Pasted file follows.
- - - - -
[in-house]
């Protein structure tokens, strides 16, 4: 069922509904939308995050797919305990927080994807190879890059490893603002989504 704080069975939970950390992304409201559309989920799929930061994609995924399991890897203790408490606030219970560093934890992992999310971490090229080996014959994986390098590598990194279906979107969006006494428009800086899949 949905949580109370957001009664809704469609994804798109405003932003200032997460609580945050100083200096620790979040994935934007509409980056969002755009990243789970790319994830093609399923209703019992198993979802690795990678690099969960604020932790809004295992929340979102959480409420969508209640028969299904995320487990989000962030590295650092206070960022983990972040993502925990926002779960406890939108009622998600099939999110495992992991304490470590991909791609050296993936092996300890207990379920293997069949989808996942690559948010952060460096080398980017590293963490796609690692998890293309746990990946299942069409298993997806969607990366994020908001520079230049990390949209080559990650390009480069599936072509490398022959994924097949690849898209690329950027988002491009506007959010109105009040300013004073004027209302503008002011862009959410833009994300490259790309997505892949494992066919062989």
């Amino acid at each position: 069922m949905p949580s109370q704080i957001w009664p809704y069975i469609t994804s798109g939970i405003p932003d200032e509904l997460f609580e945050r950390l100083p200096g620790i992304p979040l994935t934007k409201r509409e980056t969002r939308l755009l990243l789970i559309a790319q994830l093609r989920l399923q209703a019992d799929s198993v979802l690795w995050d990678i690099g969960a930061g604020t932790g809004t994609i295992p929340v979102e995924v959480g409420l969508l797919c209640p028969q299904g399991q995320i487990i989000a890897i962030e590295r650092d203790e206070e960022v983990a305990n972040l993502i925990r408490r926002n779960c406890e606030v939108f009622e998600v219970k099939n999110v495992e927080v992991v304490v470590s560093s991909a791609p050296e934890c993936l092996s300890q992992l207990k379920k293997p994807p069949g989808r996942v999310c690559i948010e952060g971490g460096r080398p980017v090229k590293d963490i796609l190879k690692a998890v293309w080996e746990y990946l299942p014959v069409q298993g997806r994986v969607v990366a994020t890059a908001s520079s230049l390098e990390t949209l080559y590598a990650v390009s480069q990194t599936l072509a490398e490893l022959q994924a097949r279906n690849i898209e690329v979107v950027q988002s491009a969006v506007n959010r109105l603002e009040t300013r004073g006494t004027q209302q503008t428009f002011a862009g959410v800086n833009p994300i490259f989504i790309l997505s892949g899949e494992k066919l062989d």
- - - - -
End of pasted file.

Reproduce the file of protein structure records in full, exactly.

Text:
[in-house]
């Protein structure tokens, strides 16, 4: 069922509904939308995050797919305990927080994807190879890059490893603002989504 704080069975939970950390992304409201559309989920799929930061994609995924399991890897203790408490606030219970560093934890992992999310971490090229080996014959994986390098590598990194279906979107969006006494428009800086899949 949905949580109370957001009664809704469609994804798109405003932003200032997460609580945050100083200096620790979040994935934007509409980056969002755009990243789970790319994830093609399923209703019992198993979802690795990678690099969960604020932790809004295992929340979102959480409420969508209640028969299904995320487990989000962030590295650092206070960022983990972040993502925990926002779960406890939108009622998600099939999110495992992991304490470590991909791609050296993936092996300890207990379920293997069949989808996942690559948010952060460096080398980017590293963490796609690692998890293309746990990946299942069409298993997806969607990366994020908001520079230049990390949209080559990650390009480069599936072509490398022959994924097949690849898209690329950027988002491009506007959010109105009040300013004073004027209302503008002011862009959410833009994300490259790309997505892949494992066919062989």
């Amino acid at each position: 069922m949905p949580s109370q704080i957001w009664p809704y069975i469609t994804s798109g939970i405003p932003d200032e509904l997460f609580e945050r950390l100083p200096g620790i992304p979040l994935t934007k409201r509409e980056t969002r939308l755009l990243l789970i559309a790319q994830l093609r989920l399923q209703a019992d799929s198993v979802l690795w995050d990678i690099g969960a930061g604020t932790g809004t994609i295992p929340v979102e995924v959480g409420l969508l797919c209640p028969q299904g399991q995320i487990i989000a890897i962030e590295r650092d203790e206070e960022v983990a305990n972040l993502i925990r408490r926002n779960c406890e606030v939108f009622e998600v219970k099939n999110v495992e927080v992991v304490v470590s560093s991909a791609p050296e934890c993936l092996s300890q992992l207990k379920k293997p994807p069949g989808r996942v999310c690559i948010e952060g971490g460096r080398p980017v090229k590293d963490i796609l190879k690692a998890v293309w080996e746990y990946l299942p014959v069409q298993g997806r994986v969607v990366a994020t890059a908001s520079s230049l390098e990390t949209l080559y590598a990650v390009s480069q990194t599936l072509a490398e490893l022959q994924a097949r279906n690849i898209e690329v979107v950027q988002s491009a969006v506007n959010r109105l603002e009040t300013r004073g006494t004027q209302q503008t428009f002011a862009g959410v800086n833009p994300i490259f989504i790309l997505s892949g899949e494992k066919l062989d």